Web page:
18. AWS administrators to create a Client VPN endpoint on the AWS account you use. A VPN Configuration File should be provided for each AWS region.

  19. Instead of downloading the pkg file, install this formula using Homebrew so you can more easily upgrade:

    brew install aws-vpn-client

    (This is included among installs using my mac-setup.sh).

    The response (at time of writing):

    ==> Downloading https://d20adtppz83p9s.cloudfront.net/OSX/3.2.0/AWS_VPN_Client.pkg
    ######################################################################## 100.0%
    ==> Installing Cask aws-vpn-client
    ==> Running installer for aws-vpn-client; your password may be necessary.
    Package installers may write to any location; options such as `--appdir` are ignored.
    installer: Package name is AWS VPN Client
    installer: Installing at base path /
    installer: The install was successful.
    🍺  aws-vpn-client was successfully installed!

    The client reserves TCP port 8096 on your computer.

  20. Invoke the app:

    open "/Applications/AWS VPN Client/AWS VPN Client.app"

    Alternately, establish a VPN connection using the Tunnelblick or OpenVPN Access client application on a macOS computer. See https://github.com/samm-git/aws-vpn-client

  21. Add a profile for each AWS region.


    In macOS, remote control of other computer makes use of the Remote Frame Buffer protocol (RFB) to relay graphical-screen updates and transmit keyboard and mouse input from one computer to another over the network.

    RFB is different than Microsofts’ Remote Desktop Protocol (RDP), which is “semantic” (it’s aware of controls, fonts, etc. such that controls are drawn by the client application), thus sending a minimal amount data to the client application and a much cleaner display of the controlled computer.

    VNC Server config

  22. Create a password of sufficient complexity. 8 characters is all that Apple allows. TODO: Store that password in a secrets Vault. Use code to retrieve it so that the password doesn’t end up in the command history. So we want the equivalent of:


    Alternately, within AWS:

    VNC_PASSWORD=$(aws secretsmanager get-secret-value --secret-id vnc-secret-id \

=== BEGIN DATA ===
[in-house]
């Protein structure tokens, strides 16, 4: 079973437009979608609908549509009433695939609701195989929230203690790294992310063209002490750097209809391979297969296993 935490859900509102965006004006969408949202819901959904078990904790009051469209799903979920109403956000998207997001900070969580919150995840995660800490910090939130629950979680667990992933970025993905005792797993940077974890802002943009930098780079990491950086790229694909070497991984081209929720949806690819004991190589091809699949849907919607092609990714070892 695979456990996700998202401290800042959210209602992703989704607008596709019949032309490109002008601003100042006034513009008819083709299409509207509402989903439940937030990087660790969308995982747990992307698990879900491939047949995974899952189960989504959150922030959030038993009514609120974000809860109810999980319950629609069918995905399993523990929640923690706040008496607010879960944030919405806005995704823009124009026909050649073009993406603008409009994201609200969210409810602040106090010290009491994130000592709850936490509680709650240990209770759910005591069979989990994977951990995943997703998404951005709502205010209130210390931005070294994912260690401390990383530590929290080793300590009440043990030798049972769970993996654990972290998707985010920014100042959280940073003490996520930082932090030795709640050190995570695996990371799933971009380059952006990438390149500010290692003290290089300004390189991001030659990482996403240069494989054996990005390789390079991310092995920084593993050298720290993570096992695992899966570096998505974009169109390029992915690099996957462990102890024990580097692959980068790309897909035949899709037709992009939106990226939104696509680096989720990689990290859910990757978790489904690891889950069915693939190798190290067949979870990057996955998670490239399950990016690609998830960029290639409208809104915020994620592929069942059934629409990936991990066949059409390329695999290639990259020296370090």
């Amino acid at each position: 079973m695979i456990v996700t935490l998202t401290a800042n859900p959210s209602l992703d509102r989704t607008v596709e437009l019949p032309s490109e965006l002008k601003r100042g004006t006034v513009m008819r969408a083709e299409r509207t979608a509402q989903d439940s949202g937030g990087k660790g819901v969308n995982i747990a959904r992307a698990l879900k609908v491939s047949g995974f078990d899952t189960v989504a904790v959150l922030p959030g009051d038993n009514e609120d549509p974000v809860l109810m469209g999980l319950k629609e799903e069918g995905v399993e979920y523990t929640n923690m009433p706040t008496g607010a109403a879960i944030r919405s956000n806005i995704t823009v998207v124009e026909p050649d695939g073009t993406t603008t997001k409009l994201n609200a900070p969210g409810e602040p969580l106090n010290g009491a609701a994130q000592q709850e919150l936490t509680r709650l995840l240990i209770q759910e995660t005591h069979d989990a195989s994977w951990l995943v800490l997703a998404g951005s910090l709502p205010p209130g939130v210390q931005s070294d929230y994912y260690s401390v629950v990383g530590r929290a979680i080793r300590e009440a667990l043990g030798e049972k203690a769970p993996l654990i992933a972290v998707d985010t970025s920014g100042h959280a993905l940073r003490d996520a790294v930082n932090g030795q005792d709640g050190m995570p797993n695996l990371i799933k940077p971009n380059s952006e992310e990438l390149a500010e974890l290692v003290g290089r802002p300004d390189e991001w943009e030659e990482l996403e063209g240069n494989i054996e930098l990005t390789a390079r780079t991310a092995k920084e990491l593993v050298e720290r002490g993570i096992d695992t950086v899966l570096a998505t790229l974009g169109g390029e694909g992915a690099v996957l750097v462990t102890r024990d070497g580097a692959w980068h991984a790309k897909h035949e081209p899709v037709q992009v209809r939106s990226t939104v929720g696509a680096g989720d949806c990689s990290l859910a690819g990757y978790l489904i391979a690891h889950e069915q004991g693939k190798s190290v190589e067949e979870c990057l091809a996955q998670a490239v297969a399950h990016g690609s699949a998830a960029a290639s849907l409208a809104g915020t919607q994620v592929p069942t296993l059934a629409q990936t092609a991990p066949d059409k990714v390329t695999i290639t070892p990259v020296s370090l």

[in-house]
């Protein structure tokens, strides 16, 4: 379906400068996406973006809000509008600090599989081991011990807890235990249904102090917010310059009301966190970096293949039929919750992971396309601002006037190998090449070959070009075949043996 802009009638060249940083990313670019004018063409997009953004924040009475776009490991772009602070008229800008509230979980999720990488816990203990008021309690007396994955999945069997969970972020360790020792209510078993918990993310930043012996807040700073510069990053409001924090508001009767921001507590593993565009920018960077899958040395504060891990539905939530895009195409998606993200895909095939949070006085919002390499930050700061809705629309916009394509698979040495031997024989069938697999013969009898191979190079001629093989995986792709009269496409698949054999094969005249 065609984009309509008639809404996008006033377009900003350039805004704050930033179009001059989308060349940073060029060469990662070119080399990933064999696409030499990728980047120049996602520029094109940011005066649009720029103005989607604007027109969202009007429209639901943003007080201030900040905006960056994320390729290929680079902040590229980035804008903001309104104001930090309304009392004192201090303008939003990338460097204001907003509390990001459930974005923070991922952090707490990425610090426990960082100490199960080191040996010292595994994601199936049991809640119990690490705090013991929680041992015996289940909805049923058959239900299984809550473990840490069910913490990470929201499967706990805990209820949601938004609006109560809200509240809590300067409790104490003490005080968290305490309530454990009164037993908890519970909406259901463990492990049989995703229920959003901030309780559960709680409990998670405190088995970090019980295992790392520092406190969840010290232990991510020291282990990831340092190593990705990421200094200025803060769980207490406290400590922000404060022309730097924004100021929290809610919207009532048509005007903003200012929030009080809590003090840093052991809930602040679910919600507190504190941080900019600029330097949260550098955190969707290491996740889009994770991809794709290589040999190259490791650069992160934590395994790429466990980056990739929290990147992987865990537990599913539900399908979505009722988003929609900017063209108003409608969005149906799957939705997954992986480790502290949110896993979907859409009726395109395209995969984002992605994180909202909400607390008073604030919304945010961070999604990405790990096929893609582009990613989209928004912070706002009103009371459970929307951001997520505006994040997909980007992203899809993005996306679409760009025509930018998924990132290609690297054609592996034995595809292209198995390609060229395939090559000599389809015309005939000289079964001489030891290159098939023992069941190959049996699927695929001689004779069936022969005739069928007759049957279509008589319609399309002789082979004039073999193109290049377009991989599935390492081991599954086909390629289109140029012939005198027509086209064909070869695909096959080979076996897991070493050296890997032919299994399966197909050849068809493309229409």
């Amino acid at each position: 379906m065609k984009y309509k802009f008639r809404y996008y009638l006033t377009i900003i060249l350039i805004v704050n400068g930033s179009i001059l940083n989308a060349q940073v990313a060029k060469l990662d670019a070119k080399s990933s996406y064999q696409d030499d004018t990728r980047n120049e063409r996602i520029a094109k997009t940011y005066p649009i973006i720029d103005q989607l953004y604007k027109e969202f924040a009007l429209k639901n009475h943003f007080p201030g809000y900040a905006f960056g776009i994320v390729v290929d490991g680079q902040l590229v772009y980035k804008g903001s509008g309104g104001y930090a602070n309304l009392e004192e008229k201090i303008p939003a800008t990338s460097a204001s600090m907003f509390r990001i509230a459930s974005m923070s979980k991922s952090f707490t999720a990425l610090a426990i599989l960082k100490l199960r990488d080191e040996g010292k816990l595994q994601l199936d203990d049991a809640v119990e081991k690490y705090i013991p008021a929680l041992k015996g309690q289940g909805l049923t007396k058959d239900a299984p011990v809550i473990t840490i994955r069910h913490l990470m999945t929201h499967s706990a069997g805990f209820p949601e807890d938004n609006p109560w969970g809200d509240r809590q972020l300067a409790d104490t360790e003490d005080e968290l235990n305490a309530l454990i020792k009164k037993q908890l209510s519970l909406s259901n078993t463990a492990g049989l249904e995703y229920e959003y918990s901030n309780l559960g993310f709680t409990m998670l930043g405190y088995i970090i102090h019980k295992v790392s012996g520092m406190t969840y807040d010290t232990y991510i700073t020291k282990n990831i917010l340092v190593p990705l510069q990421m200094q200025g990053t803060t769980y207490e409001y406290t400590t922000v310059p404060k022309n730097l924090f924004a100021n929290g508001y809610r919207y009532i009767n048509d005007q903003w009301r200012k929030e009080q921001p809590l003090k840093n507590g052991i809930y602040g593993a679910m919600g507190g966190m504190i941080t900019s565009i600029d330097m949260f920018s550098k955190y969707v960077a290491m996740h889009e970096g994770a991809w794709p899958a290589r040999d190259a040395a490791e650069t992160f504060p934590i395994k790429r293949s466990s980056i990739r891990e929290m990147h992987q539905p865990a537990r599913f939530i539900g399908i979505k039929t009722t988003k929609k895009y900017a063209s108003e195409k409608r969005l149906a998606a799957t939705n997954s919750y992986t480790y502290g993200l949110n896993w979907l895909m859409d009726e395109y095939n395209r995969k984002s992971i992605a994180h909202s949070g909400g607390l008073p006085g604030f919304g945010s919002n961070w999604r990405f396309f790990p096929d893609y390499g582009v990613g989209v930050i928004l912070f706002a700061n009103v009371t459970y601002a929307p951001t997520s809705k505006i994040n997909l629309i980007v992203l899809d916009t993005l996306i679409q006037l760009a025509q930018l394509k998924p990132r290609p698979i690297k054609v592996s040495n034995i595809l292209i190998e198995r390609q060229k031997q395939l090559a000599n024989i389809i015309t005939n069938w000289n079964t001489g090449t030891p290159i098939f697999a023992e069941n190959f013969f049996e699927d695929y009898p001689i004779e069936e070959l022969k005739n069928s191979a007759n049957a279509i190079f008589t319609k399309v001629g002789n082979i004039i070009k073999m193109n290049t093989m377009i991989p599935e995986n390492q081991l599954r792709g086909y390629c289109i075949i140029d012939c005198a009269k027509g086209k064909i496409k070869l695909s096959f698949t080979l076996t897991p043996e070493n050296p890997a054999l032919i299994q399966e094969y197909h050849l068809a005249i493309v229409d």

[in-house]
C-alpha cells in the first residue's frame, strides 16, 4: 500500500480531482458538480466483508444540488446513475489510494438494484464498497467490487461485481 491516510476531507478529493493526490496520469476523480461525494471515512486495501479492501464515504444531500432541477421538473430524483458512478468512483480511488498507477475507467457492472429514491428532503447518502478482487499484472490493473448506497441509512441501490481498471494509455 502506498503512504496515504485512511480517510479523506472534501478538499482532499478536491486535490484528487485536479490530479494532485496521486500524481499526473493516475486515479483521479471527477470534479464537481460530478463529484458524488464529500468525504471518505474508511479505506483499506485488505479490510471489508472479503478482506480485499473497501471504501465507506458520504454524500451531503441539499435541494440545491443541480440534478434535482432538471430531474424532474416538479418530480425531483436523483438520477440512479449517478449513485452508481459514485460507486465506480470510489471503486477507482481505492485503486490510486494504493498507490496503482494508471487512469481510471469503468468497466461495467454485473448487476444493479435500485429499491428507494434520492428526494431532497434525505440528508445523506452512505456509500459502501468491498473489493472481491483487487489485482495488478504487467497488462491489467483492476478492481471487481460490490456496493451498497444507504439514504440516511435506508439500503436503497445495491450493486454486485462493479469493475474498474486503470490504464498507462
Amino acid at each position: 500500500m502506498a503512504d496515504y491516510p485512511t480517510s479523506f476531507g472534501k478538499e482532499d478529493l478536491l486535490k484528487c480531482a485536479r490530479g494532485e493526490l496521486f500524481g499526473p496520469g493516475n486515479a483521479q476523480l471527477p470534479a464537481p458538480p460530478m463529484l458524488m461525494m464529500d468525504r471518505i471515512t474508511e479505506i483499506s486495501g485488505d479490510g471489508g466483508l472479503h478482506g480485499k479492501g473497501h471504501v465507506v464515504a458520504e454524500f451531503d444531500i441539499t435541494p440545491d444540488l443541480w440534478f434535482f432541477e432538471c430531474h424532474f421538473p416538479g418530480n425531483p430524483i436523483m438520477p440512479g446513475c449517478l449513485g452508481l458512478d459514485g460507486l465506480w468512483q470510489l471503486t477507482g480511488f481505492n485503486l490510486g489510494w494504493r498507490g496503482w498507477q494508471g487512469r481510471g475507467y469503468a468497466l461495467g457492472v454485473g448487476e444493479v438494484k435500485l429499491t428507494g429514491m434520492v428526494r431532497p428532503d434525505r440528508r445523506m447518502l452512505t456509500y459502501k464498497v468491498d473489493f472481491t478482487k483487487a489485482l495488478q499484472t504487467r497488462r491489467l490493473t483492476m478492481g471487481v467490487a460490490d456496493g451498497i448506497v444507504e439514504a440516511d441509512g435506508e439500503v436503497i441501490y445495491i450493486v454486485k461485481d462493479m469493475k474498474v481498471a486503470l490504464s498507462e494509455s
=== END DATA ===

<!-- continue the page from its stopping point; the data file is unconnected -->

--region "${AWS_REGION}" \
    | jq .SecretString -r)

    WARNING: Please make up another password than the above.

  23. Issue a CLI command (via SSH) to enable Sharing after defining VNC_PASSWORD:

    sudo /System/Library/CoreServices/RemoteManagement/ARDAgent.app/Contents/Resources/kickstart \
    -activate -configure -access -on \
    -restart -agent -privs -all \
    -clientopts -setvnclegacy -vnclegacy yes \
    -clientopts -setvncpw -vncpw "$VNC_PASSWORD"
  24. When Password: appears because of the sudo, type in your macOS password (not the VNC password).

    The normal response:

    Screen recording might be disabled. Screen Sharing or Remote Management must be enabled from System Settings or via MDM.
    Screen control might be disabled. Screen Sharing or Remote Management must be enabled from System Settings or via MDM.
    Activated Remote Management.
    Stopped ARD Agent.
    ec2-user: Set user remote control privileges.
    ec2-user: Set user remote access.
    Set the client options.

    Alternately, instead of using a single VNC password, to share access with any and all (which is less secure and not recommended), replace the last two lines above with:

    -configure -allowAccessFor -allUsers
  25. Create an SSH tunnel

    ssh -i wilsonmar-rsa-pem-230126.pem -L 5900:localhost:5900 ec2-user@ec2-18-246-17-23.us-west-2.compute.amazonaws.com

    The GUI equivalent:

    1. On the client computer, choose Apple menu > System Preferences, then click Sharing.
    2. If prompted, enter the user name and password.
    3. Select Remote Management in the list at the left, then click Computer Settings.